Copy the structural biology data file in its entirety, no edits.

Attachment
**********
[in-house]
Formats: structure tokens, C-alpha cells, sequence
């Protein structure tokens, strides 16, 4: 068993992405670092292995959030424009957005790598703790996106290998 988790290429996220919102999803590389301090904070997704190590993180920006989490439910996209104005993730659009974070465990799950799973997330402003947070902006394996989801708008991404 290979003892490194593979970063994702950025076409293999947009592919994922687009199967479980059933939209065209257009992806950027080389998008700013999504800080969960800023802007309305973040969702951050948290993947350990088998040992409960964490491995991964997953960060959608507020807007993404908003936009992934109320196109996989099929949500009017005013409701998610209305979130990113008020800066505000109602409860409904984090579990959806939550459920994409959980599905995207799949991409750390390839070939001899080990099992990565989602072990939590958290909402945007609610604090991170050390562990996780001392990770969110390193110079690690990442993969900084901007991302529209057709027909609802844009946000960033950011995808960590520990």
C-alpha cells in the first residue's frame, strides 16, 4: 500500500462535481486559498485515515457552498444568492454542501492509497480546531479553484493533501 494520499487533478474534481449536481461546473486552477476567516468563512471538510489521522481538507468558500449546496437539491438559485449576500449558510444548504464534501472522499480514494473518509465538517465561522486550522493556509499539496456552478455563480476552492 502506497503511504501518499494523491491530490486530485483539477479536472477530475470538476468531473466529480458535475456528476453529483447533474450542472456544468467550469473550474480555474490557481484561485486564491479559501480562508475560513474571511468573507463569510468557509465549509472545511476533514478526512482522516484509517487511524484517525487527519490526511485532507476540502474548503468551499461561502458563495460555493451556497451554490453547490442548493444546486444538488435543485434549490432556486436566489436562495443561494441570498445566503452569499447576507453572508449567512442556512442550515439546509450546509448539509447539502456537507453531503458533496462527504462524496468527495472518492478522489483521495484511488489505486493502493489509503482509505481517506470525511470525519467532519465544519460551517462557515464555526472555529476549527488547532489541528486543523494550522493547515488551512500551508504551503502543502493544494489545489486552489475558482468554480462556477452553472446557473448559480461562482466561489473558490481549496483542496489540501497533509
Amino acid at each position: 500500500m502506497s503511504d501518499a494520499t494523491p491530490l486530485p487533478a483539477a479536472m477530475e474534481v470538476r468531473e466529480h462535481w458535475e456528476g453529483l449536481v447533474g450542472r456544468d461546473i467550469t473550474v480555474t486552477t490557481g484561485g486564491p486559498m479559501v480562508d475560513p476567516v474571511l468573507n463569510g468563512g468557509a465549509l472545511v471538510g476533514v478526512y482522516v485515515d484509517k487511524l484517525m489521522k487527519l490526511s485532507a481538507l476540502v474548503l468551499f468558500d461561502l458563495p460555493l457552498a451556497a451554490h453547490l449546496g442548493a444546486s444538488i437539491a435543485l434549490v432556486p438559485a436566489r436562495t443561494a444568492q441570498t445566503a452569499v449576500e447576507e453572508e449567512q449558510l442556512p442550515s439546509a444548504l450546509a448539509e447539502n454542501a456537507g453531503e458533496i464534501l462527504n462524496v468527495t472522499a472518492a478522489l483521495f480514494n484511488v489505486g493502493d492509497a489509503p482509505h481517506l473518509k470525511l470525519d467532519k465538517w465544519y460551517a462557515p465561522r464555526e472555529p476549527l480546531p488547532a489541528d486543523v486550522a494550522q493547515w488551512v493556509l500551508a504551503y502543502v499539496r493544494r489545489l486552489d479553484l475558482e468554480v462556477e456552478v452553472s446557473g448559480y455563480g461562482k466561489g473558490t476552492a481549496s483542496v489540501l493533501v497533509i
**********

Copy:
[in-house]
Formats: structure tokens, C-alpha cells, sequence
């Protein structure tokens, strides 16, 4: 068993992405670092292995959030424009957005790598703790996106290998 988790290429996220919102999803590389301090904070997704190590993180920006989490439910996209104005993730659009974070465990799950799973997330402003947070902006394996989801708008991404 290979003892490194593979970063994702950025076409293999947009592919994922687009199967479980059933939209065209257009992806950027080389998008700013999504800080969960800023802007309305973040969702951050948290993947350990088998040992409960964490491995991964997953960060959608507020807007993404908003936009992934109320196109996989099929949500009017005013409701998610209305979130990113008020800066505000109602409860409904984090579990959806939550459920994409959980599905995207799949991409750390390839070939001899080990099992990565989602072990939590958290909402945007609610604090991170050390562990996780001392990770969110390193110079690690990442993969900084901007991302529209057709027909609802844009946000960033950011995808960590520990």
C-alpha cells in the first residue's frame, strides 16, 4: 500500500462535481486559498485515515457552498444568492454542501492509497480546531479553484493533501 494520499487533478474534481449536481461546473486552477476567516468563512471538510489521522481538507468558500449546496437539491438559485449576500449558510444548504464534501472522499480514494473518509465538517465561522486550522493556509499539496456552478455563480476552492 502506497503511504501518499494523491491530490486530485483539477479536472477530475470538476468531473466529480458535475456528476453529483447533474450542472456544468467550469473550474480555474490557481484561485486564491479559501480562508475560513474571511468573507463569510468557509465549509472545511476533514478526512482522516484509517487511524484517525487527519490526511485532507476540502474548503468551499461561502458563495460555493451556497451554490453547490442548493444546486444538488435543485434549490432556486436566489436562495443561494441570498445566503452569499447576507453572508449567512442556512442550515439546509450546509448539509447539502456537507453531503458533496462527504462524496468527495472518492478522489483521495484511488489505486493502493489509503482509505481517506470525511470525519467532519465544519460551517462557515464555526472555529476549527488547532489541528486543523494550522493547515488551512500551508504551503502543502493544494489545489486552489475558482468554480462556477452553472446557473448559480461562482466561489473558490481549496483542496489540501497533509
Amino acid at each position: 500500500m502506497s503511504d501518499a494520499t494523491p491530490l486530485p487533478a483539477a479536472m477530475e474534481v470538476r468531473e466529480h462535481w458535475e456528476g453529483l449536481v447533474g450542472r456544468d461546473i467550469t473550474v480555474t486552477t490557481g484561485g486564491p486559498m479559501v480562508d475560513p476567516v474571511l468573507n463569510g468563512g468557509a465549509l472545511v471538510g476533514v478526512y482522516v485515515d484509517k487511524l484517525m489521522k487527519l490526511s485532507a481538507l476540502v474548503l468551499f468558500d461561502l458563495p460555493l457552498a451556497a451554490h453547490l449546496g442548493a444546486s444538488i437539491a435543485l434549490v432556486p438559485a436566489r436562495t443561494a444568492q441570498t445566503a452569499v449576500e447576507e453572508e449567512q449558510l442556512p442550515s439546509a444548504l450546509a448539509e447539502n454542501a456537507g453531503e458533496i464534501l462527504n462524496v468527495t472522499a472518492a478522489l483521495f480514494n484511488v489505486g493502493d492509497a489509503p482509505h481517506l473518509k470525511l470525519d467532519k465538517w465544519y460551517a462557515p465561522r464555526e472555529p476549527l480546531p488547532a489541528d486543523v486550522a494550522q493547515w488551512v493556509l500551508a504551503y502543502v499539496r493544494r489545489l486552489d479553484l475558482e468554480v462556477e456552478v452553472s446557473g448559480y455563480g461562482k466561489g473558490t476552492a481549496s483542496v489540501l493533501v497533509i